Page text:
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What next for Mitsubishi’s NedCar and Normal plants?

Mitsubishi Motors North America (MMNA)’s new advertising campaign comes just weeks before Mitsubishi Motors Corporation (MMC) announces its plans for the severely under-utilized Mitsubishi car plants in the US and Europe. According to Ward’s, the new adverts promote the Japanese-built Lancer and Outlander (including the Outlander Sport, badged elsewhere as Mitsubishi ASX), with no mention of Mitsubishi’s US-built models.

MMNA’s 240,000-upa plant at Normal, Illinois, built only 18,502 units in 2009. A 25% drop in US sales in 2008 forced a four-month production stoppage at Normal in early 2009. Normal, which currently builds the Eclipse, Endeavor and Galant, assembled 59,018 units in 2008 and 78,732 units in 2007. In 2003, when Normal’s roster included the Chrysler Sebring and Dodge Stratus Coupes, it produced 173,699 units, down from 202,611 units in 2002 and 221,975 units in 2000, when production also included the Dodge Avenger Coupe.

MMC’s president and chief executive, Osamu Masuko, has said that pulling out of the US market has never crossed his mind. The new ad campaign and MMNA’s plans to lift US sales to over 200,000 units support this. What has been missing for so long – and there appears to be no sign of it in the near future – is investment in Mitsubishi’s US manufacturing operation. Indeed, Mitsubishi last month honoured a 2008 labour contract which called for a pay rise for the 1,400 Normal employees if MMC failed to invest in a new model or platform at the plant.

MMC’s president and chief executive, Osamu Masuko, has said that pulling out of the US market has never crossed his mind.

In Europe, Mitsubishi’s 200,000-upa NedCar plant at Born in the Netherlands built just 50,620 units in 2009. Current production is of the Colt and the Outlander. In 2008, the plant built 59,223 units, and in 2007, 61,912 units. Since 2000, output has declined annually, from 215,084 to 191,239 in 2001, 182,261 units in 2002, and 163,080 in 2003. Until 2004, the plant also built the Volvo S40/V40, overlapping with the start of production of the smart ForFour. ForFour production ceased in 2006 due to poor sales, the first year in which NedCar’s annual output fell below 100,000 units.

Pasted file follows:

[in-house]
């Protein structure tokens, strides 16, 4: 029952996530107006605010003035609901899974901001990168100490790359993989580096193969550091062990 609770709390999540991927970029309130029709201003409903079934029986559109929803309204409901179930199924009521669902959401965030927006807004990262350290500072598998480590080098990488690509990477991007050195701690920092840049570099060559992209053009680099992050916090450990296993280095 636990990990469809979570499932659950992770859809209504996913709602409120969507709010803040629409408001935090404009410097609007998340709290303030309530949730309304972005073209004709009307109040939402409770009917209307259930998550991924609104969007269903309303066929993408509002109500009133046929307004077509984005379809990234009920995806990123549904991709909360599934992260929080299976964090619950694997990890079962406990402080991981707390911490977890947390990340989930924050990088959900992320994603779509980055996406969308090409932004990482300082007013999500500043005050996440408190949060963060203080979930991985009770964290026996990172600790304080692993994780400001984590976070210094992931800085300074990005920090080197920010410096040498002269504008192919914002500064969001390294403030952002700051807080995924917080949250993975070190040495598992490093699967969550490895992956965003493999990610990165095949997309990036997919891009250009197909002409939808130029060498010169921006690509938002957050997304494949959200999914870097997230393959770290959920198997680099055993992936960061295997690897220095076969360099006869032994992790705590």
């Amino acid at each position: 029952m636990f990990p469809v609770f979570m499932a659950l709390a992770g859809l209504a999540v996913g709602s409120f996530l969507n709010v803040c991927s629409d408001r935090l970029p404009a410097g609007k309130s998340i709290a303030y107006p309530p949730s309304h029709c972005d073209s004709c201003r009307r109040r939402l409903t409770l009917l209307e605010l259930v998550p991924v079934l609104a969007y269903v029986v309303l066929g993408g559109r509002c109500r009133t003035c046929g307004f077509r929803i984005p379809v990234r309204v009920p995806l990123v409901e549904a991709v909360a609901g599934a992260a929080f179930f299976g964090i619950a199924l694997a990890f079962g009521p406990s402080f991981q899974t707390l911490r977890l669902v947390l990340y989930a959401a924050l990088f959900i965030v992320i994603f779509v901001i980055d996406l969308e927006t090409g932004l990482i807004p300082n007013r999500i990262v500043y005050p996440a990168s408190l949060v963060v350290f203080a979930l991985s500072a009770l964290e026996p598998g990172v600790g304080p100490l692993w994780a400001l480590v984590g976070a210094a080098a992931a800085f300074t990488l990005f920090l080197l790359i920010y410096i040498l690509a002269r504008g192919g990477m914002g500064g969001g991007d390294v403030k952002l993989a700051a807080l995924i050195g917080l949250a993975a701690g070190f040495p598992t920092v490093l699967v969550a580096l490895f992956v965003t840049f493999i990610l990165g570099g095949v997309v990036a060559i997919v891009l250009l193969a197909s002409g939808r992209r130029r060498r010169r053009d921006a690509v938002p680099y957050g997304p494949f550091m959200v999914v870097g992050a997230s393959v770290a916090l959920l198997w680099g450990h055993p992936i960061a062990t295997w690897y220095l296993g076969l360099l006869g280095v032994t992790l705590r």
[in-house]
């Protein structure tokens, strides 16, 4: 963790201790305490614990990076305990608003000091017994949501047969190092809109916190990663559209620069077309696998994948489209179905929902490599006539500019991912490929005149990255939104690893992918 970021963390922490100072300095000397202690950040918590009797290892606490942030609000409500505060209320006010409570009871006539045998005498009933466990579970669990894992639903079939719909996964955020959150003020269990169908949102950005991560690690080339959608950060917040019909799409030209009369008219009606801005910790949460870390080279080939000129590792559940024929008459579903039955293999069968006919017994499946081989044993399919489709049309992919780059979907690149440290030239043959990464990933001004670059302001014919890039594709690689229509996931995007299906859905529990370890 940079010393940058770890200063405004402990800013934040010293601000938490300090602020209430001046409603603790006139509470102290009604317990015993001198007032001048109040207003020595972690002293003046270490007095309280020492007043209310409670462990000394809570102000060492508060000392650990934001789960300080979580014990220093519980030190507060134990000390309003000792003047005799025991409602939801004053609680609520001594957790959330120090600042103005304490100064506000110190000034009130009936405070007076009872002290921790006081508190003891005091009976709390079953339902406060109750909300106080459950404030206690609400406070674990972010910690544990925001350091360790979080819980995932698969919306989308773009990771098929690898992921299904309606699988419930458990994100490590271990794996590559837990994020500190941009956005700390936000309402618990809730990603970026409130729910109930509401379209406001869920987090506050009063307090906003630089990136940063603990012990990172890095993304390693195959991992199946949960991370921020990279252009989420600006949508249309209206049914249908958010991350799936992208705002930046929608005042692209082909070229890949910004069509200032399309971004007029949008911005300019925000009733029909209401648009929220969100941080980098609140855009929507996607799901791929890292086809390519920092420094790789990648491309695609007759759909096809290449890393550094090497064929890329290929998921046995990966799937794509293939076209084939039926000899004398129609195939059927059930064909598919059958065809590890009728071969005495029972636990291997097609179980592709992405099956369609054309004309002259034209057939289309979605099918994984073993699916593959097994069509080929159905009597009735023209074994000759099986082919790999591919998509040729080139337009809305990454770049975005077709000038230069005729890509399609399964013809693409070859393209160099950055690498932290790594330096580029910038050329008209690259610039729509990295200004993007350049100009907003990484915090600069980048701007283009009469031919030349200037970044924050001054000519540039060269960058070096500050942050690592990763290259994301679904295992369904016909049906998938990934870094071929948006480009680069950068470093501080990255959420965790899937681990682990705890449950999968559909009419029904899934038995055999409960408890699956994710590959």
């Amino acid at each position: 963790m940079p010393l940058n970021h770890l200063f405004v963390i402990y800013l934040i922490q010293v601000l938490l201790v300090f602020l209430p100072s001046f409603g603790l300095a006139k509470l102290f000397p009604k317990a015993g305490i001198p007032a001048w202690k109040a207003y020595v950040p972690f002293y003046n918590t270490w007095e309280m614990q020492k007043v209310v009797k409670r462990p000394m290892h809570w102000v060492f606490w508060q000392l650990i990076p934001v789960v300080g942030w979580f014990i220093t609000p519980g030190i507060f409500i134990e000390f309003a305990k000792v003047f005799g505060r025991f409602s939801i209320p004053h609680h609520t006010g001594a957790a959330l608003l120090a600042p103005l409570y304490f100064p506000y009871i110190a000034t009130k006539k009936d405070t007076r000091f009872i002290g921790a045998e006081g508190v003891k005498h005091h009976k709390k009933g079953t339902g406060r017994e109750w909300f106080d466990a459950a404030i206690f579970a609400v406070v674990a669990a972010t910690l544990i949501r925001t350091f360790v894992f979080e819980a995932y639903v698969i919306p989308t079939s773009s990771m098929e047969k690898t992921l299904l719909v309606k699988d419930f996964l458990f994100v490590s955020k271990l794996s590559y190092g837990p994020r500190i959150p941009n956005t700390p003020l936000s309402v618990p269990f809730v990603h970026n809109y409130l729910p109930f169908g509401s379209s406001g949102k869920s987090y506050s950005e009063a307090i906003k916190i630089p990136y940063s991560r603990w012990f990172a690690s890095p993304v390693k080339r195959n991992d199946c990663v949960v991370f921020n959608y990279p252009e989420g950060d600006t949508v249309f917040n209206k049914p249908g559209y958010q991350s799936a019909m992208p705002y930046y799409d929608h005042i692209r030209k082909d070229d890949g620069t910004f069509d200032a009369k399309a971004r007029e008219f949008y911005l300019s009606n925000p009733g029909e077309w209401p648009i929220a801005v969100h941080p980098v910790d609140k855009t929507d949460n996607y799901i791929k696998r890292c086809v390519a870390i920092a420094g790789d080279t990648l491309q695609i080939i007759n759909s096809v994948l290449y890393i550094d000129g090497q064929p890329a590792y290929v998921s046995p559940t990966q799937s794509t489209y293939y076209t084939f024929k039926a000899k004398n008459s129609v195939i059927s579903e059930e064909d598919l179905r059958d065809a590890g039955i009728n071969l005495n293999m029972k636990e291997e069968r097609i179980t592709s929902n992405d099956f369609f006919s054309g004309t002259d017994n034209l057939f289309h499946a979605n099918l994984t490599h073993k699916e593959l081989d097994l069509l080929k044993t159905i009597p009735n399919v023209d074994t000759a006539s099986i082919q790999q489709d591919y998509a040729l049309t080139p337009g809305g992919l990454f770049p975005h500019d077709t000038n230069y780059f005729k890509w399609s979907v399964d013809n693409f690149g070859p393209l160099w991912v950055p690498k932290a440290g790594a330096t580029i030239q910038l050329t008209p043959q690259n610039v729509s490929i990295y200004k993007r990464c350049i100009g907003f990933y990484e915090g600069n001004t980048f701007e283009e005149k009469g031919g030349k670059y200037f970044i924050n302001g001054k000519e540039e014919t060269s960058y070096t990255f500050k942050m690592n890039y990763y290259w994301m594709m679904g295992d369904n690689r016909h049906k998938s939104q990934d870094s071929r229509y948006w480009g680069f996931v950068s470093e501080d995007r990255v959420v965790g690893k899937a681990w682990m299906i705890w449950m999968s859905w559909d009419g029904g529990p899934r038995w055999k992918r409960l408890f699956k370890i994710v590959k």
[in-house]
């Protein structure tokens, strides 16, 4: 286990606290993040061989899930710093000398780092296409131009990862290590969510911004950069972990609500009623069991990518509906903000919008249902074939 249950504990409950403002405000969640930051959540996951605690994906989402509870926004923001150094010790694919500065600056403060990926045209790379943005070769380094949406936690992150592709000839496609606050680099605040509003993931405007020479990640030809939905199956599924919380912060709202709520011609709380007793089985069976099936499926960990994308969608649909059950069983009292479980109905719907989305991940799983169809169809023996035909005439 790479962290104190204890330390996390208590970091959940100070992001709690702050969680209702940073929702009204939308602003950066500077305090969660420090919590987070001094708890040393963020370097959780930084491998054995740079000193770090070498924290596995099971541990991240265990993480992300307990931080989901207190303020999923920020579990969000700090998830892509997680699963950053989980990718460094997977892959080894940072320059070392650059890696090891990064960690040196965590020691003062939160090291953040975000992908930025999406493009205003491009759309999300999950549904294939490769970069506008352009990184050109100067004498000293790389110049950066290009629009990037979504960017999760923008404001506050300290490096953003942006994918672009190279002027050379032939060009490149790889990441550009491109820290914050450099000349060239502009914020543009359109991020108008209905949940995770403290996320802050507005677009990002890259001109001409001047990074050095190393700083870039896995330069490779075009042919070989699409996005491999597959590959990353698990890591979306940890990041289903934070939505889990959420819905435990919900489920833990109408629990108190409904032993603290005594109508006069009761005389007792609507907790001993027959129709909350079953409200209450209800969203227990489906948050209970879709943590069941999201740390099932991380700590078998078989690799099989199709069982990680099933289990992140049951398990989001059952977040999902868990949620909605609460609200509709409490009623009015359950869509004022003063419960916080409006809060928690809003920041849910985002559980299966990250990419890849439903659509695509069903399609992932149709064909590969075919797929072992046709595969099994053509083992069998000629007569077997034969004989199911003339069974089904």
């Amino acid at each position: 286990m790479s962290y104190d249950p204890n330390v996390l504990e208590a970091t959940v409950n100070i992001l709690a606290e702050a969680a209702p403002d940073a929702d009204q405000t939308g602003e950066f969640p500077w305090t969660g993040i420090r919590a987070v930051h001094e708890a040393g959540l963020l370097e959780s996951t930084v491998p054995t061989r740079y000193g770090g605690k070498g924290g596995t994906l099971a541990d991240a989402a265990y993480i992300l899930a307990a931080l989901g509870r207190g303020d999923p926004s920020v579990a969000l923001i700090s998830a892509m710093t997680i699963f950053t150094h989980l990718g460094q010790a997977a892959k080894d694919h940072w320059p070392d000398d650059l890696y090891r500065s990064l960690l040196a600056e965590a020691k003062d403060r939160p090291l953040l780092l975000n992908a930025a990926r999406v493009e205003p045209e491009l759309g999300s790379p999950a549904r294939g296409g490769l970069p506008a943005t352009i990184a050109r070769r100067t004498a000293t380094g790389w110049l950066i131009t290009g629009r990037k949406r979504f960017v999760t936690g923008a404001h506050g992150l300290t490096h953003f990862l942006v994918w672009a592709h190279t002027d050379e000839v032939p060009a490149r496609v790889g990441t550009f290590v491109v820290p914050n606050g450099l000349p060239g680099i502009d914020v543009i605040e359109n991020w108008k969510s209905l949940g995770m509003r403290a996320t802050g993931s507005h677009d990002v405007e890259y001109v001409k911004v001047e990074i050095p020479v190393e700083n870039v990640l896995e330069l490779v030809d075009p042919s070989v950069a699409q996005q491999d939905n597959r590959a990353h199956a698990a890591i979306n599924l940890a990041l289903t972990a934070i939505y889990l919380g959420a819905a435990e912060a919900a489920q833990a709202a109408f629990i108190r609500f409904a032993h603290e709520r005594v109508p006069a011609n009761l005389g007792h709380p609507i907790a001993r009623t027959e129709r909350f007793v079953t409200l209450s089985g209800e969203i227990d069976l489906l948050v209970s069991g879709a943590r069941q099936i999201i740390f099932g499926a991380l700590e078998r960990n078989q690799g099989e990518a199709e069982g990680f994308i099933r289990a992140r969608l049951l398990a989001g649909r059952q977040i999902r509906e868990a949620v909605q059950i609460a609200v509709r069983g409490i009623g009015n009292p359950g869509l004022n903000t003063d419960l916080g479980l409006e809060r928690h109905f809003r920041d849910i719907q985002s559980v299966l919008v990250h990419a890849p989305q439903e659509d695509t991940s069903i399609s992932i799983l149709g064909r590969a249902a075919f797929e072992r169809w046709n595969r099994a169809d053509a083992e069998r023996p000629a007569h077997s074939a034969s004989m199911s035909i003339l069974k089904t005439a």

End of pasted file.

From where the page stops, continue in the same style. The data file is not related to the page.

Through Mitsubishi’s partnership with PSA Peugeot Citroen, the Outlander is also sold as the Peugeot 4007 and Citroen C-Crosser. The NedCar plant had been scheduled to build EU-bound PSA models from January 2009. The transfer from Mizushima to NedCar was postponed – apparently now indefinitely – and NedCar continues to build only the Mitsubishi version. Indeed, Outlander assembly at NedCar is a CKD operation, using locally-pressed panels and engines sourced from PSA and Volkswagen.

NedCar builds the Outlander for “the EU27″. Non-EU countries, including Switzerland, receive the Outlander from Japan. Since September 2010, the new PSA-Mitsubishi plant at Kaluga, Russia, builds the Outlander and its PSA equivalents (currently SKD) exclusively for Russia.

Despite the poor performance of these two plants, MMC’s global output in 2009 stood at 794,681 units, with overseas production accounting for 46% of total output.

According to NedCar, MMC has guaranteed Colt and Outlander production at Born until the end of 2012. The Colt, which in 2009 accounted for around 85% of NedCar’s output, will be replaced in 2012 by a vehicle based on the Mitsubishi Global Small car. Mitsubishi is investing Baht 8bn to build that car in Chonburi Province, Thailand – currently the source of the Triton pick-up – from as early as September 2011. Thailand has been encouraging vehicle manufacturing investment by offering tax exemptions through its so-called Eco-car project. MMC has hinted that Global Small could also be built in other emerging markets.

No investment has been announced for NedCar.

In its 2009 annual report, NedCar confirms that “2010 is…a crucial phase in the decision-making process surrounding its survival” and that “In 2010…Mitsubishi Motors Corporation will take a decision on the future of NedCar”.

Despite the poor performance of these two plants, MMC’s global output in 2009 stood at 794,681 units, with overseas production accounting for 46% of total output.

The future of the Normal plant will be confirmed in November 2010, when an announcement on the future of NedCar can also be expected, probably during the presentation to investors of the Mitsubishi ‘roadmap for growth’. Based on declining output at both plants, a lack of investment at either plant, declining market share in North America and Europe, and MMC’s recent Global Small investment in Asia, the future looks bleak for both facilities. Only significant investment tied to a revised regional sales strategy could save one or both of the plants from the axes that have for so long hung over them.